The Long and Winding Road

One of my Xmas reading pleasures was the third volume of Alan Johnson’s autobiography.   Whilst it doesn’t have the gripping detail of his account of his childhood in North Kensington, it’s an attractive blend of personal and political narrative, recounted (as far as I can tell) with honesty and a good eye for character.

One of his characters is Jeannie Drake, described by Johnson as “the finest trade-union official I’ve ever worked with.”  He goes on:

“She had the special gift of being able to harness her formidable intellect to an admirable eloquence and capacity for empathy….I once asked Jeannie why she’d so often been second in command but never a leader.  She told me how inhibited she always felt as a woman in a profession of strong egos and a cult of machismo {Johnson is telling us about his path to General Secretary of the Communication Workers Union}.  The deputy position simply felt more comfortable. …So although she was the most talented trade-union officer I’ve ever met – not just the most talented woman office – hardly anyone in the union world, let alone the wider one, will have heard her.  Which I suspect suits Jeannie down to the ground.”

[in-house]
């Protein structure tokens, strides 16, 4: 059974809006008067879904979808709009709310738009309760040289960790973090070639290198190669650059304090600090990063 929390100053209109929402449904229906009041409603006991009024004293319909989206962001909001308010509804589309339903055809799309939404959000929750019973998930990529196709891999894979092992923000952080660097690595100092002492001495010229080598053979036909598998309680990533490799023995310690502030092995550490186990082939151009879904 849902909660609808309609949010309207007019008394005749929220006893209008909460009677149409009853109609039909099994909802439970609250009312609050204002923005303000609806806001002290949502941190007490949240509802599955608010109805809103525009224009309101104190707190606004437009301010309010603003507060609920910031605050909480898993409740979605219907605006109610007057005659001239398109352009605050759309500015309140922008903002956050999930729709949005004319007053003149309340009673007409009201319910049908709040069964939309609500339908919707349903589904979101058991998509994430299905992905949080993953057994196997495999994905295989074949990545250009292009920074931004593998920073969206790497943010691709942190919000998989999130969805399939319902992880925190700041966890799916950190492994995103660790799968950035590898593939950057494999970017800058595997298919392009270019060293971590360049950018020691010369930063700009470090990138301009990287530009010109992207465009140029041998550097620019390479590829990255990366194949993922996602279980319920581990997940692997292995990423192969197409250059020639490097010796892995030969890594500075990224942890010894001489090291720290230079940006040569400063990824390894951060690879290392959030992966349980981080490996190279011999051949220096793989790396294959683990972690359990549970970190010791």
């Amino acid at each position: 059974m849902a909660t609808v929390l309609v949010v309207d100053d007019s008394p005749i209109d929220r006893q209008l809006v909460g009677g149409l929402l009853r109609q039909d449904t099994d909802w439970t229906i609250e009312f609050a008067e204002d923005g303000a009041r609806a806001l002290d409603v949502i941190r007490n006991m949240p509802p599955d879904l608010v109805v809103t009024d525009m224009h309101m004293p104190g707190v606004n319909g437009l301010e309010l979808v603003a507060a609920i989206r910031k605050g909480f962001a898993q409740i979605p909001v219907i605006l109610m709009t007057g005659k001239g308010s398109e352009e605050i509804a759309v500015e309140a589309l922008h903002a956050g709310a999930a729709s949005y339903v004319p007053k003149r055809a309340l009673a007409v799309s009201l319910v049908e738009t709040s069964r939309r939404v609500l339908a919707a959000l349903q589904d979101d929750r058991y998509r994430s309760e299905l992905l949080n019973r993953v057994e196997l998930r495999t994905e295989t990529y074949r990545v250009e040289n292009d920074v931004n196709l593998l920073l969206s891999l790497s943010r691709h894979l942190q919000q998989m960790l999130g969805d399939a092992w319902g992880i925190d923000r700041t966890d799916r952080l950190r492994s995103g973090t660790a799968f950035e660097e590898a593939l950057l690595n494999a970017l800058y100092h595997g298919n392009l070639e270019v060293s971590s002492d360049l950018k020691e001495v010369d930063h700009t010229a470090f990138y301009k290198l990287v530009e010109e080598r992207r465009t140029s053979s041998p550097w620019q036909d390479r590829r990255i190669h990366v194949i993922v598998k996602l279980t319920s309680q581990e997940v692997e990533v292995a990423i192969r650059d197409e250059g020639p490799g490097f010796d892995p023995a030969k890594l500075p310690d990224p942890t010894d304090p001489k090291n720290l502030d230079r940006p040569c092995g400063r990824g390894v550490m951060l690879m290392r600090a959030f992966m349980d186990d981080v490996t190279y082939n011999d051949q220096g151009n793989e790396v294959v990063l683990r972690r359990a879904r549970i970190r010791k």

As he predicts, I hadn’t heard of Jeannie Drake, but I googled her and found she is now Baroness Drake, so she has found some recognition.  I would guess she’s one of the more useful peers, with the kind of experience we would like to see in a second chamber.   So that’s a satisfactory enough outcome.  The Paula-relevant questions are: how much further organisations, including trade unions, have to travel in order to make effective use of talents such as Jeannie Drake’s; but also, and more trickily, how far  we simply accept that some women – and some men, but especially women – just  prefer to operate under the radar?

Johnson has another interesting Paula-relevant observation, this time in relation to Dawn Primarolo.  She was Paymaster-General (the first woman to hold the post) when he gets his first parliamentary promotion.

“The first thing that registered was that she was totally devoid of self-importance.  Indeed, as I got to know her better, I recognised a trait I later observed in other highly talented female politicians that is best described as self-unimportance.”

I don’t think Johnson’s playing to any gallery here.  These are important observations;  and I very much like the notion of self-unimportance.

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